The End Of Affluence Essay Research Paper — страница 5

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of Americans, and was reversed for many of us. Economic growth had averaged more than 3.5 percent a year since 1820, and fallen to a rate of 2.3 percent a year since 1973. The consequences of the slow economic growth since 1973 have been borne more heavily by some of us than by others, but it has frustrated almost all of us in ways more or less subtle. Wages and salaries have fallen, stagnated, or grown unusually slow for most Americans no matter how well educated they were. In part, it is inevitable that the losses have been especially steep for the young with only a high school education. These young and inexperienced workers are the first to lose their jobs when unemployment rises, as has happened consistently since the 1960s. But the jobs lost in manufacturing and other areas

because of greater international competition, fragmenting markets, flexible production, and declining investment have taken a bigger toll on young and less educated workers as we recede from an economy dominated by mass production and distribution. Despite the presumption by some that too many Americans are not working hard enough, Americans in fact responded to their changing economic fortunes by working much harder. The average full-time male employee now works about a week and a half longer a year than in 1973, the first extended increase in hours worked in this century. Seven million workers hold at least two jobs, the highest proportion in fifty years. The number of two-worker families rose by more than 20 percent in the 1980s. However, this increased effort did not offset

the damage done by slow growth. Some experts argue that the quality, variety, and ingenuity of the new products of the past two decades have made up for our stagnating or falling wages and lost leisure time. But, miraculous new time-saving products have been coming along since the beginning of human culture. Man has always been making more and better tools. It would be difficult to prove that they have improved our lives in greater increments than the products of the past. The difference however, is that now fewer and fewer Americans can afford to buy more, or have the financial peace of mind with which to enjoy them. As slow growth continues, our anxiety may worsen and our public discourse becomes even more driven by fear. The social rifts that have appeared may widen as we face

a future for which our history has not prepared us. This leads us to a topic that we need to learn and understand to survive in this slow economic period. Let?s analyze ?what we face in the future?. Slow economic growth is the downfall to our recovery in the United States. However, a successful society can solve its problems in unanticipated ways. Energy and innovation typically arise from surprising places, more often from the bottom than the top. It will take a concerted effort from all Americans to help in the return to a prosperous nation. No one can say for certain that we won?t return to our rapid rate of economic growth. Business reforms, interactive communications new industrial techniques, overseas markets, and our progress in cutting the federal deficit and interest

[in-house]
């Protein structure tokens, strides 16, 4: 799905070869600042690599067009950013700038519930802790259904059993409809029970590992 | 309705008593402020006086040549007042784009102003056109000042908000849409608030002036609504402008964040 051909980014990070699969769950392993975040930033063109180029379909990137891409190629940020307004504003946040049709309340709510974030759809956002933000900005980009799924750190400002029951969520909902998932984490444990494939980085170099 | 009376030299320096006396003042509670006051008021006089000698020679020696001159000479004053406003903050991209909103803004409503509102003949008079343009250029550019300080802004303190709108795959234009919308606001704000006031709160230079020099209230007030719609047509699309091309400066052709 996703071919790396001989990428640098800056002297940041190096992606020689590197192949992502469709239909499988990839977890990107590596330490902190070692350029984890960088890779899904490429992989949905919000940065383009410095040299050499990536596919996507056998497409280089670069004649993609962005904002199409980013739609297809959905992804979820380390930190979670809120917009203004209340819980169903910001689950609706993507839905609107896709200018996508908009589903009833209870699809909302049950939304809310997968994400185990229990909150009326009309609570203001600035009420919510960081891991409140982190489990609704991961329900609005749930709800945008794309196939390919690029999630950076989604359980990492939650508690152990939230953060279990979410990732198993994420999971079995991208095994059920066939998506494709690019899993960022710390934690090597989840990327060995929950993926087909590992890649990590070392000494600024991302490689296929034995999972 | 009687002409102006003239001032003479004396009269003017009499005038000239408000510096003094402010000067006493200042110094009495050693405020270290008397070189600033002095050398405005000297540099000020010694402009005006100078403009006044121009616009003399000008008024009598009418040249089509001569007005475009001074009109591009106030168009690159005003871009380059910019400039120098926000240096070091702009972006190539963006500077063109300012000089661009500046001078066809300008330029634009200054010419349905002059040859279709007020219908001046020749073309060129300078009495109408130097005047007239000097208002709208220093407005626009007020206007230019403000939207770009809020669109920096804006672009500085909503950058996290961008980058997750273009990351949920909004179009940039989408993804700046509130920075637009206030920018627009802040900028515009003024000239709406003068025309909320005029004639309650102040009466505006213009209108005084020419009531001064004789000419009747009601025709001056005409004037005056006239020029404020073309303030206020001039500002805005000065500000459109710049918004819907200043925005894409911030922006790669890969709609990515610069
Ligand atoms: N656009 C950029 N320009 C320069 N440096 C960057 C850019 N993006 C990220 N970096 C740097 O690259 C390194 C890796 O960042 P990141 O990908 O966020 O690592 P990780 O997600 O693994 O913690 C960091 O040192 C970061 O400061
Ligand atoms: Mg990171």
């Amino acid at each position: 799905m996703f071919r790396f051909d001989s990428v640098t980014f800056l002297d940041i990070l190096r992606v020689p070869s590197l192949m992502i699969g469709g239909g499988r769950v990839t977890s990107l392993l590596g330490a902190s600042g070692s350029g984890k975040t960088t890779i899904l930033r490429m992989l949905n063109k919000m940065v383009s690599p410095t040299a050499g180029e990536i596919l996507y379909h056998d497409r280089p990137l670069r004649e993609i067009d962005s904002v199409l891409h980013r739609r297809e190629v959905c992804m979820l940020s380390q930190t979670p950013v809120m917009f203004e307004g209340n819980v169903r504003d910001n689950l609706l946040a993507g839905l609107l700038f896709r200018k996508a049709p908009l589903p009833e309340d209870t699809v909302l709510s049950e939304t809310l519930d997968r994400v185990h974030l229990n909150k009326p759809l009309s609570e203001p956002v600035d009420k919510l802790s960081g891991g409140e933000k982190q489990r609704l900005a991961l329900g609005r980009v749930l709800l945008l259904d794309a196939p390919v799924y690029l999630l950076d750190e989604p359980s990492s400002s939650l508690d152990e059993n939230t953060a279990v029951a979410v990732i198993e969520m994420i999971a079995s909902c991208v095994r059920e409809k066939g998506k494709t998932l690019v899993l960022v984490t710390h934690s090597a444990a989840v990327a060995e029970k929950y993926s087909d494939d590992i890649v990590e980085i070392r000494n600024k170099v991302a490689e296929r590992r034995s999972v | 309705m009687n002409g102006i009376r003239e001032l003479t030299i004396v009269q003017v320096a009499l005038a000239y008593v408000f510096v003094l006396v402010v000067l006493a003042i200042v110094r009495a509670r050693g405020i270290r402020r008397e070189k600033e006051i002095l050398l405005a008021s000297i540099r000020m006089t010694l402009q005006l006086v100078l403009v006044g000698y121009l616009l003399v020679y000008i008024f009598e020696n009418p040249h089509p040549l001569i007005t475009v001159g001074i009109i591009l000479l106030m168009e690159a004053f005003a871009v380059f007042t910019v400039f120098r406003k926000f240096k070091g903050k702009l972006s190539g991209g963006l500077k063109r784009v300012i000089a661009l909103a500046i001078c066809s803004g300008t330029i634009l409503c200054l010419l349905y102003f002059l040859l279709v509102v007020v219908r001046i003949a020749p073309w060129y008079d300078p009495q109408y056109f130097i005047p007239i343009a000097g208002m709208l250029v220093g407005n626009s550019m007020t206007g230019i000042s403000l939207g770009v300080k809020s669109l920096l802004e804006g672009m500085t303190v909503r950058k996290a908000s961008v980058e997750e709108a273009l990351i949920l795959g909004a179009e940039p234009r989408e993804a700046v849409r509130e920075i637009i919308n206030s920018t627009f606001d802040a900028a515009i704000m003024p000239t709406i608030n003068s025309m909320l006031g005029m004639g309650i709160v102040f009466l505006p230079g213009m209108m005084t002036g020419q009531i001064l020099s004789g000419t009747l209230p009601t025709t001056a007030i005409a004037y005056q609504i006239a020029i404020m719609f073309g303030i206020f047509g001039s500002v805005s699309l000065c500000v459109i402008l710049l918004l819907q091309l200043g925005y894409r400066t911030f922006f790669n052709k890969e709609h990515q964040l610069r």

rates may produce faster economic growth than they have so far. Still other, unanticipated solutions for our slow growth may yet emerge. While these prospects are remote, you can determine for yourselves whether or not we are returning to rapid economic growth by following what specialist are saying and predicting. This can easily be found in The Wall Street Journal and other financial magazines. The best figures to track are quarterly figures issued by the federal Bureau of Labor Statistics, because the growth rate of productivity differs widely during various stages of the business cycle. There is no blueprint for solving all the problems associated with slow growth. Nevertheless, the major issues that we must deal with forthrightly, are the unprecedented retirement and health

costs associated with our aging population and the costs of a deteriorating environment. These issues will consistently require more of our future income. Meanwhile with slow economic growth, it will cost taxpayers more to keep up with the pace that we have now. We will also probably have to invest a greater proportion of our income, and to do so more deliberately than in the past. We will also have to increase our spending on education to keep pace with the rapid growth in technology. The future will almost surely require a more educated work force which means more money spent for education. We cannot turn our concerns to politicians alone. We as a nation must stand together to solve the problems of our future. This can be accomplished with industry and workers teaming together